Gut Microbiome Impact of Human Milk Oligosaccharides Differs due to Age-Dependent Bifidobacterium Differences

Prebiotics are non-digestible food ingredients that selectively promote the growth and activity of beneficial gut microbiota, thus conferring health benefits to the host. Human milk oligosaccharides (HMOs) are prebiotics that are present in human milk and selectively stimulate the growth of bifidobacteria in infants. 


A new study has investigated the effects of HMOs in 6-year-old children and adults, compared to inulin and fructooligosaccharides (FOS), two commonly used prebiotics.

In this article, we’ll discuss the background, findings and outcomes of this research, as well as how the CosmosID-HUB enabled researchers throughout the study.


The study, which was published in the journal Nutrients, evaluated the effects of HMOs and blends of HMOs [2’Fucosyllactose (2’FL), Lacto-N-neotetraose (LNnT), 3’Sialyllactose (3’SL), 6’Sialyllactose (6’SL)] on the gut microbiota of six children and six adults, using ex vivo SIFR® technology. 


The SIFR® technology bioreactors harboring supplements and conditions simulating the anaerobic gut conditions were inoculated with fecal material from subjects. The DNA extraction and sequencing of fecal inoculums post-incubation allowed evaluation of microbiome composition variation due to different HMOs. 


Analysis of microbiome compositions from the reads of samples was performed on the CosmosID-Hub.


HMOs and their blends maintained higher α-diversity as compared to the combination of inulin and fructooligosaccharide (FOS/IN). FOS/IN was bifidogenic exclusively in adults, enhancing Bifidobacterium adolescentis, which is abundant in the adult gut and considered a healthy gut taxa.


The HMO blend of 3′SL/6′SL was exclusively bifidogenic in children, and promoted growth of Bifidobacterium pseudocatenulatum, which is adundant in children. The HMO combination of 2′FL/LNnT was bifidogenic for both age groups.


All treatments significantly increased acetate, propionate, and butyrate (in adults only) with age- and product-dependent differences.


Among the HMOs, 6′SL specifically stimulated propionate, while LNnT stimulated butyrate. Indole-3-lactic acid, 3-phenyllactic acid, and gamma-aminobutyric acid, which are linked to immune health and the gut-brain axis, were most affected by 2′FL and HMO blends in both children and adults. This correlated with specific Bifidobacteriaceae. Finally, 2′FL/LNnT increased melatonin in children, while 3′SL increased folic acid in adults.


The study highlights that age-dependent differences in gut microbiota composition can impact prebiotic outcomes, emphasizing the importance of development of age-specific nutritional supplements.


HMOs were shown to be promising modulators in both the adult and children’s microbiota. The observed HMO-specific effects, likely originating from their structural heterogeneity, suggest that blends of different HMOs could maximize treatment effects.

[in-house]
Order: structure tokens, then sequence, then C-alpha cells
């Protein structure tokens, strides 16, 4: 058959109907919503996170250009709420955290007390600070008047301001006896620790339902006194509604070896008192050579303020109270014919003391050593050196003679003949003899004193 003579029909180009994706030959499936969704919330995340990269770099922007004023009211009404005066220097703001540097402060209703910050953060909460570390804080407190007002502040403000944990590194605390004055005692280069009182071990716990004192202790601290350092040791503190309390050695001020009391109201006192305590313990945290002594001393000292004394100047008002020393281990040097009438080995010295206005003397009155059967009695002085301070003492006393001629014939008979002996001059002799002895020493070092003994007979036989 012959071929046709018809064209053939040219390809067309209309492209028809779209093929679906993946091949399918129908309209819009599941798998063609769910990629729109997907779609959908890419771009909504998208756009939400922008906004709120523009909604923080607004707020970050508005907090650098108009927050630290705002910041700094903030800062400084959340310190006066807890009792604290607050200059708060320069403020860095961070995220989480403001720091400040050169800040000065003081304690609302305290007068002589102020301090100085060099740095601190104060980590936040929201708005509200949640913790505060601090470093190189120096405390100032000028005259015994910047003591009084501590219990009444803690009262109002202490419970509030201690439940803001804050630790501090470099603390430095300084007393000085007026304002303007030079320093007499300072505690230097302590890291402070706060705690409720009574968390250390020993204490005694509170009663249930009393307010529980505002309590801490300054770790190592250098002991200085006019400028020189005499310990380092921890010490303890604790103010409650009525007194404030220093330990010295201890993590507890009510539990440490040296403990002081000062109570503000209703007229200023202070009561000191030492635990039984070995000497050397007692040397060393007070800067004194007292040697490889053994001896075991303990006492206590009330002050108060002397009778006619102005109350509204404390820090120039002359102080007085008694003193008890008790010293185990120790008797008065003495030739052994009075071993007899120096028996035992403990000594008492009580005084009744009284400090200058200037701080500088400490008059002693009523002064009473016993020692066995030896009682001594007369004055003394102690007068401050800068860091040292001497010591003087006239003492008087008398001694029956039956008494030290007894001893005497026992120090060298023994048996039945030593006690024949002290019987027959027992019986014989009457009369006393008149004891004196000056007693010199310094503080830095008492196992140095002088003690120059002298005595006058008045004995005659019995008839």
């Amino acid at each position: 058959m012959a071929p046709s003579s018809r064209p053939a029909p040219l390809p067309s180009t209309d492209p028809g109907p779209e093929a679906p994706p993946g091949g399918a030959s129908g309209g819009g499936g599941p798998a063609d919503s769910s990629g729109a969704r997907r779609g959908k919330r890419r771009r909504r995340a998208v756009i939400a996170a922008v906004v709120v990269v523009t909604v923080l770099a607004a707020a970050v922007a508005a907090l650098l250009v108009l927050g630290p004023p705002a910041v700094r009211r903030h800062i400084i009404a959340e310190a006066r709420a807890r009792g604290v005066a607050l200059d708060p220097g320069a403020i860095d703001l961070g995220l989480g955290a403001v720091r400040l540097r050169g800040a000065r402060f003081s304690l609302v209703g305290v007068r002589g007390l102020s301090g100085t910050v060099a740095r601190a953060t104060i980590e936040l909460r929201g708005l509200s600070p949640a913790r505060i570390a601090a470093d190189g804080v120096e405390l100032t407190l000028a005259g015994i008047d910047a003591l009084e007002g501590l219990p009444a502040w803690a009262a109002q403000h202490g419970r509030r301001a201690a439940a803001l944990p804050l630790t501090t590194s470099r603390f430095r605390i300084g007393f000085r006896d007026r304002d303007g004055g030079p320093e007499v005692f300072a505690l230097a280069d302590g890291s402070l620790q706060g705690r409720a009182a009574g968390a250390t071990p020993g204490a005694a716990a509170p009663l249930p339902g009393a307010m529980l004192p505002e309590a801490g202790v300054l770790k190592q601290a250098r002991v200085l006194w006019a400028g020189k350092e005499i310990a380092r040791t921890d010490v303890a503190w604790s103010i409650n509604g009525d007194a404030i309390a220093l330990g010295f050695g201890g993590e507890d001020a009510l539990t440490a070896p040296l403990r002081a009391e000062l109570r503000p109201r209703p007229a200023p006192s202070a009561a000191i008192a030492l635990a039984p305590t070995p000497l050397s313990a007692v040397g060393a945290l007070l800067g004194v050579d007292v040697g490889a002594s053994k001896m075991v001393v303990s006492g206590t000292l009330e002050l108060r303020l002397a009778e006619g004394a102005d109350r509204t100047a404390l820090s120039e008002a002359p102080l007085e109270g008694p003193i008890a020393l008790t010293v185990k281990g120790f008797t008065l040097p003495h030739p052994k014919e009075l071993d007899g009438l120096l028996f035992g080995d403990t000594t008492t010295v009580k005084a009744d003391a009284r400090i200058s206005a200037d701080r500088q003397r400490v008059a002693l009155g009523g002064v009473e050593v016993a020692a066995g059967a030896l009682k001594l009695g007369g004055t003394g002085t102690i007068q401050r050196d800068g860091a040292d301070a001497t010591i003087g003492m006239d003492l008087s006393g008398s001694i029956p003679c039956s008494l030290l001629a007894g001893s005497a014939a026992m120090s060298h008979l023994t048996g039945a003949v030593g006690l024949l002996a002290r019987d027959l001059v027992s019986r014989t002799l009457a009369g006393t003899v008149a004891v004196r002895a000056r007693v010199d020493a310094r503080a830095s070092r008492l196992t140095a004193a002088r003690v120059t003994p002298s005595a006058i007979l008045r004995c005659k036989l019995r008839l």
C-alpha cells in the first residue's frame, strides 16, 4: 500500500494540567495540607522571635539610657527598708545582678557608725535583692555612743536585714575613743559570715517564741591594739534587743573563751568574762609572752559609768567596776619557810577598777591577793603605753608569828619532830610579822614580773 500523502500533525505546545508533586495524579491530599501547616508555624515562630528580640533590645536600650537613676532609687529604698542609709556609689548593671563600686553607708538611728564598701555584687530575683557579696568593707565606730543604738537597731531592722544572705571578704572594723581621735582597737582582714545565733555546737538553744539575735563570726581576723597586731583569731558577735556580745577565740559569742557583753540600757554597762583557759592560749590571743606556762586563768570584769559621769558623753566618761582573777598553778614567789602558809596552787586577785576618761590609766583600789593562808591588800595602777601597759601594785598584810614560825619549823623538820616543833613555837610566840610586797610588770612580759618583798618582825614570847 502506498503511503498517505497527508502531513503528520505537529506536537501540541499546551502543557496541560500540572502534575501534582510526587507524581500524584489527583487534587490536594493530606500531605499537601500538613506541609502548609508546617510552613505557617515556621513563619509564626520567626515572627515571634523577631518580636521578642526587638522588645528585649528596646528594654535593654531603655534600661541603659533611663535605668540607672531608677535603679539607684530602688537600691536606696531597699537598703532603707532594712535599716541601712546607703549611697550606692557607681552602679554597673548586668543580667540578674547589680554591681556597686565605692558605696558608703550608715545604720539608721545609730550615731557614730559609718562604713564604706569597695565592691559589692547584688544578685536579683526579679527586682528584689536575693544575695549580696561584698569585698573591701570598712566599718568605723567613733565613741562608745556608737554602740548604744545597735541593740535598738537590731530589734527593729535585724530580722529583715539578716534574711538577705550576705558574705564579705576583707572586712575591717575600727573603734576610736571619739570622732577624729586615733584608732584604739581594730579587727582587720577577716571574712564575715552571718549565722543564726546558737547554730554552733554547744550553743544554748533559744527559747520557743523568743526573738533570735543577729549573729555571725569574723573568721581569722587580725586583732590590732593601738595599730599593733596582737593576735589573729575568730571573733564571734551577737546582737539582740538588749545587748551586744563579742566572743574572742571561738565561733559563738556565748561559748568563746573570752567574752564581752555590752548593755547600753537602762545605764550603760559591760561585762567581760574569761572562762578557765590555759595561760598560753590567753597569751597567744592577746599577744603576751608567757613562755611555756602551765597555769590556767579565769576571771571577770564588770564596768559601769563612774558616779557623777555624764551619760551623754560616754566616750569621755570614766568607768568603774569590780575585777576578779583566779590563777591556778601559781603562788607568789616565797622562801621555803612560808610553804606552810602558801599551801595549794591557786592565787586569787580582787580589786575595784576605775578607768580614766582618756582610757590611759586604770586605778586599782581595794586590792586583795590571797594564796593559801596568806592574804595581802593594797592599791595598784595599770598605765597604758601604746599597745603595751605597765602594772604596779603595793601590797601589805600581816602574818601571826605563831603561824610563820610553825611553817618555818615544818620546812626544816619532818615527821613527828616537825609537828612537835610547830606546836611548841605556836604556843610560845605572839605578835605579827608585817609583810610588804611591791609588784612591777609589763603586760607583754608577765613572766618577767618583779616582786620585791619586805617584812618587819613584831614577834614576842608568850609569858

Overall, the study supports the notion that prebiotics have potential as therapeutic agents for various conditions related to gut dysbiosis. 


Further studies are needed to explore the mechanisms underlying the age- and product-specific effects of prebiotics on the gut microbiota and the metabolites they produce, to develop personalized dietary interventions for different age groups.

How did CosmosID support this research?

The CosmosID-HUB enabled researchers to easily analyze microbiome compositions from the reads of samples and quickly supercharge their research.


The CosmosID-HUB is a powerful, cloud-based genomics platform that provides access to proprietary bioinformatics libraries, enabling deep microbiome analysis. In addition, it offers intuitive visualization tools and bacterial strain-tracking capabilities, making it an ideal platform for rapid and easy analysis of microbiome samples.


With the CosmosID-HUB, researchers were able to quickly analyze microbiome compositions across age groups and identify prebiotics-specific effects on gut microbiota, metabolites produced, and metabolic pathways stimulated. This enabled them to draw meaningful conclusions about how age-dependent changes in microbiome composition impact prebiotic outcomes.


If you’d like to learn more about how CosmosID can be used to support research and clinical applications, don’t hesitate to get in touch today.

Unlock the power of the microbiome. Get started with the CosmosID-HUB now.


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Barış Özdinç

Barış Özdinç analyzes microbiome research with his educational background in genetics and evolution. As a research analyst for CosmosID, he combines metagenomics and data analyses to identify microbial biomarkers in disease cohorts and evaluate microbiome research tools. His work involves curating microbiome data and creating interesting microbiome content for newsletters and blog posts. Barış Özdinç received his bachelor’s degree in genetics and master’s degree in biodiversity, evolution, and conservation from University College London (UCL). Currently, he lives in Istanbul, Turkey, where he lives with his cat, Delight, and mentors female students in their STEM career pursuits.